The tension between races is slowly disappearing in SA. Several parents we talked to with teenagers said their kids had no concept of racism, a huge contrast from the generations before them. Public schools are now mixed and we saw many rainbow colored groups of teenagers hanging out. Unfortunately, there are still those who have attitudes of oppression and racism. Melanie told us a story of their gardener, a man from Mozambique, who worked for several years for people who had never shown him where the toilet was, never offered him a drink of water, and never paid him a proper wage. Many immigrants from poor neighboring countries are working for $25.00 a day, living in dangerous townships, and working under very poor working conditions. Unfortunately, they are more willing to work for cheaper wages than the black South Africans, much like the foreign workers in Canada.
Many of our SA friends who have immigrated to Canada have told us stories about how unsafe SA is, especially for the white minority. Crime rates are still very high in the country, but luckily we never experienced any unsafe situations. We were careful at night and avoided unsafe areas in the cities. It was difficult to get used to bars on doors and windows in every place we stayed. High security fences and locked gates secured all of the living spaces in the cities. (There were, however, no screens on the windows-no bugs!) I approached an elderly Afrikaans woman from behind, in a small rural grocery store parking lot, as she got into her car. I was waiting for her to close her door so I could hop into our van. She jumped and looked visibly frightened when she noticed someone standing behind her. I said “ Sorry, I see that I frightened you.” She replied “Yes, I guess I still have Joburg fear in me.”
Our first three weeks were spent in a beautiful CT apartment graciously loaned to us by Gina and Gareth Mannheimer’s parents from Namibia. It was located in Seapoint across from the Seapoint Promenade and a short drive to the FIFA stadium and the V&A Waterfront (think Granville Island). South Africans are proud of Cape Town because it is spectacular on many levels. Our friends live in Noordhoek, a small village half an hour out of Cape Town. Chapman’s Peak Drive to Noordhoek is one of the most stunning, scenic coastal roads we have seen including the Oregon-California Coast. The backdrop of Table Mountain with its tablecloth clouds, Lion’s head, and Signal Hill all added to the beauty of CT.
It took us almost a week to get over jet lag due to a 48 hour transit time from Miami to Toronto to Addis Ababa to Cape Town and a 6 hr time change. This was our toughest travel leg so far. Highlights of our first week were: sundowners and food fair at Cape Town Wineries, swimming with African Penguins at Boulder Beach, hiking the Silver Mine lookout over Cape Town, sundowner walks on white sandy beaches (walking the beaches is not part of the black or colored culture, so once again we were surrounded by white people), wine tour along the Stellenbosch wine route and, suppers with team M.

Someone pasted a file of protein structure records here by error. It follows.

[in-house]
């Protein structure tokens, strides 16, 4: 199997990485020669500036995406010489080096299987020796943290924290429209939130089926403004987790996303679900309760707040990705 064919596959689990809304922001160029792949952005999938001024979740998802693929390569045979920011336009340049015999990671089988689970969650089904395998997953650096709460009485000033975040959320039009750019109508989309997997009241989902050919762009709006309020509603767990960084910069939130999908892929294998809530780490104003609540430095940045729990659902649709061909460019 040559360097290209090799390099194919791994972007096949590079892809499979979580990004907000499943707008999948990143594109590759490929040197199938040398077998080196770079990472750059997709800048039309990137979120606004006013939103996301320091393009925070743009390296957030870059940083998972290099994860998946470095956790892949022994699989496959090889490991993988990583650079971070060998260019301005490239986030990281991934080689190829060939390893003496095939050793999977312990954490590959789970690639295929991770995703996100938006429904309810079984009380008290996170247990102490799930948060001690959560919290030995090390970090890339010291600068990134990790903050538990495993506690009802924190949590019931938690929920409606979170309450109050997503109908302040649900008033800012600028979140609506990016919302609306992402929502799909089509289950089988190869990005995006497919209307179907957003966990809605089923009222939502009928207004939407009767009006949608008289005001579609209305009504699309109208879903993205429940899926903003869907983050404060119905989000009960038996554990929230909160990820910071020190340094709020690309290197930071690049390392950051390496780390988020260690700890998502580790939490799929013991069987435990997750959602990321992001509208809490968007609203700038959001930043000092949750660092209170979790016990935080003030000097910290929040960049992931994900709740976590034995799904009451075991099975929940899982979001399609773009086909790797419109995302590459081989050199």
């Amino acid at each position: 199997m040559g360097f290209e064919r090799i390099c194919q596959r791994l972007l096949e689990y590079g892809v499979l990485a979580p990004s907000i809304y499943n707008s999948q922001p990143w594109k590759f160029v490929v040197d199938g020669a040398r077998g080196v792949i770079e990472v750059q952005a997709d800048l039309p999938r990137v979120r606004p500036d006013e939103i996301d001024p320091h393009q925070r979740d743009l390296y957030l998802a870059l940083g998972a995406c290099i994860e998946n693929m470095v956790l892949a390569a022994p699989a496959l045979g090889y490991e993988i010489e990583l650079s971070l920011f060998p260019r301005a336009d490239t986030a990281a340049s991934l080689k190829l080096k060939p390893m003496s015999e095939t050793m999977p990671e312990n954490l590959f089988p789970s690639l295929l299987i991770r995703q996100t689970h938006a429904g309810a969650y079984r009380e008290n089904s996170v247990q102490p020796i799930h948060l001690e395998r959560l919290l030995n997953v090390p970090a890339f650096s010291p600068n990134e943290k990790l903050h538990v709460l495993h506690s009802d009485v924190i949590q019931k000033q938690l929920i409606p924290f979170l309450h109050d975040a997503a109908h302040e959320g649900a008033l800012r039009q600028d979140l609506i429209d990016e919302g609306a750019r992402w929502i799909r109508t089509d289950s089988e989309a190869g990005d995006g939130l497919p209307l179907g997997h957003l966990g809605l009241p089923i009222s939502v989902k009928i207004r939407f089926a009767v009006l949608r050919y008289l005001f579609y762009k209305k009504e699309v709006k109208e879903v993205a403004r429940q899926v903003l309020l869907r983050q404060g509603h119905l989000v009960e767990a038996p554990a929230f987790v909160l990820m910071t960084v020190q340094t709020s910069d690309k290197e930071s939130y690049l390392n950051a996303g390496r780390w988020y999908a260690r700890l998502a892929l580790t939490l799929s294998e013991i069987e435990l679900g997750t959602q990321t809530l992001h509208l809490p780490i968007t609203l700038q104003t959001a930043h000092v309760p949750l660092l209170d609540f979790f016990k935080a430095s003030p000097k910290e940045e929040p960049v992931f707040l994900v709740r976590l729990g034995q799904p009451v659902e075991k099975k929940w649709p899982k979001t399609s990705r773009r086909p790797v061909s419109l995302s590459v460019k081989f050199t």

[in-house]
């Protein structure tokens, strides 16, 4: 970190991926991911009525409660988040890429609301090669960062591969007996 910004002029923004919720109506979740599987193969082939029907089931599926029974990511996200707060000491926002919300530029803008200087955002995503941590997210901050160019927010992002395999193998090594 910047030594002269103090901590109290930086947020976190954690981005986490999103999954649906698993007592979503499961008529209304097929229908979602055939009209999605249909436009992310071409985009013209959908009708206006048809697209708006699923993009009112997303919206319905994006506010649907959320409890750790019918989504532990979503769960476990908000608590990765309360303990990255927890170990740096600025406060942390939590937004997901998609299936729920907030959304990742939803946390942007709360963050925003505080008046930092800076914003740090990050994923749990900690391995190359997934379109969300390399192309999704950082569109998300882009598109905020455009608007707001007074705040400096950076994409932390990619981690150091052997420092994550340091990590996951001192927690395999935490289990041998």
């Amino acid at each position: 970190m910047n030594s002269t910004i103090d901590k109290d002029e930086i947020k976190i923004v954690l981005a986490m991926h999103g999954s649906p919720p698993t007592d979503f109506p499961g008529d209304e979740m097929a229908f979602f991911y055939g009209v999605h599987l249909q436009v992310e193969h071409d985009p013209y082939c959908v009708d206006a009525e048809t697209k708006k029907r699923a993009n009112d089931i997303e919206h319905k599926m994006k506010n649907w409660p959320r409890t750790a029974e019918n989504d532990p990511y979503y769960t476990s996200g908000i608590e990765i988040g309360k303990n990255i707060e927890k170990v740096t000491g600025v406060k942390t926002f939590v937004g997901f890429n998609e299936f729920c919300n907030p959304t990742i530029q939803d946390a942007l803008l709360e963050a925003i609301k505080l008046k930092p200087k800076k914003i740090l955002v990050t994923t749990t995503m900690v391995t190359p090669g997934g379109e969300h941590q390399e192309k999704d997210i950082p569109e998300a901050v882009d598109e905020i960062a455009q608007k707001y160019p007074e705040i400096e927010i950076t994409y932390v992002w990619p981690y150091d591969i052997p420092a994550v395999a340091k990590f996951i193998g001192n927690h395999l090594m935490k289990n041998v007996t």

Naomi and Jacob were excited to have their friends join them in CT for the second week. Aviva Rosenfeld and Brody Gray have been on their own adventure, sailing around the world for nine months on a tall ship with Class Afloat. We watched them cruise into the V&A harbor with Aviva waving a flag in a motorized dingy leading the 70 meter long, Gulden Leeuw Dutch tall ship. It was an emotional site to see 40 young sailors perched high up on the masts waving to their parents who had travelled half way around the world to hang out with them for a week. They docked their majestic ship in the V&A harbour to stretch their sea legs, enjoy some fresh produce, lots of ice-cream, and take a break after a 33 day stretch at sea. Our kids hung out with several Floaties from various countries and a few became part of our crew for the week. Elana and Greg also joined us in CT. We attended a professional soccer game in the FIFA World Cup stadium, wandered into a Goldfish concert at Kirstenbosch National Botanical Gardens, surfed at Muizenberg beach, shopped at the Biscuitmill Market, ate and danced at a braai at Mzoli’s in a township outside CT, enjoyed sundowners at Cape Town Wineries ,plus ate a lot of great food! Elana organized a graffiti art tour in CT. Two travel designers pulled up in shiny new Land Rovers for our “urban” safari. The Land Rovers seemed like overkill in the city but they did come in handy when we drove over curbs to park on sidewalks or pulled a u-ball at busy intersections. In 2014 the SA government hired international graffiti artists to paint on several buildings in CT. Their art work made statements about many of the social and political issues that are a part of SA’s history.
The following week, we said goodbye to the Class Afloat, Elana and Greg and headed back to Muizenberg beach to try some more surfing. Towards the end of the kid’s lesson, we heard a loud siren blaring and everyone started leaving the water. We looked up to see the white shark flag flying. Needless to say no one felt like going back in the water after the sirens went off. Only one brave soul continued to surf, enjoying the waves all to himself, not minding the great white shark in the distance. It sure was an effective way to clear the water on a busy afternoon.
Our next adventure was road trippin’ along the Garden Route up the coast. We had a 9 passenger van that we sqeezed 11 in when the Floaties were in town. Again we marvelled at the beautiful highways and quaint tourist towns all along the route. Biodiversity is alive and well in SA. It is classified as a Conservation International biodiversity hotspot with more than 9000 plant species and 70% endemic to this area. SA’s fynbos is the world’s richest floral kingdom. I think this must have been the original Garden of Eden because it sure was spectacular with the variety of plants, birds, aquatic life, animals and insects. Highlights of our road trip were: a traditional thatched roof farmhouse stay, great white shark diving with 55 resident white sharks in Mossel Bay, bungee jumping from the highest bridge-bungee jump in the world- brave boys, cave spelunking in 1.5 to 2 million old Congo caves-where they had an old concert hall in the 1800’s- just imagine the acoustics, ostrich farms near Oudtshoorn (it used to be the fashion to have an ostrich feather in your hat in the 1880’s, now people love ostriches for their lean meat), checking out the Karoo, surfing Victoria Bay, hiking Robberg Peninsula, Natures Valley and Knysna forest.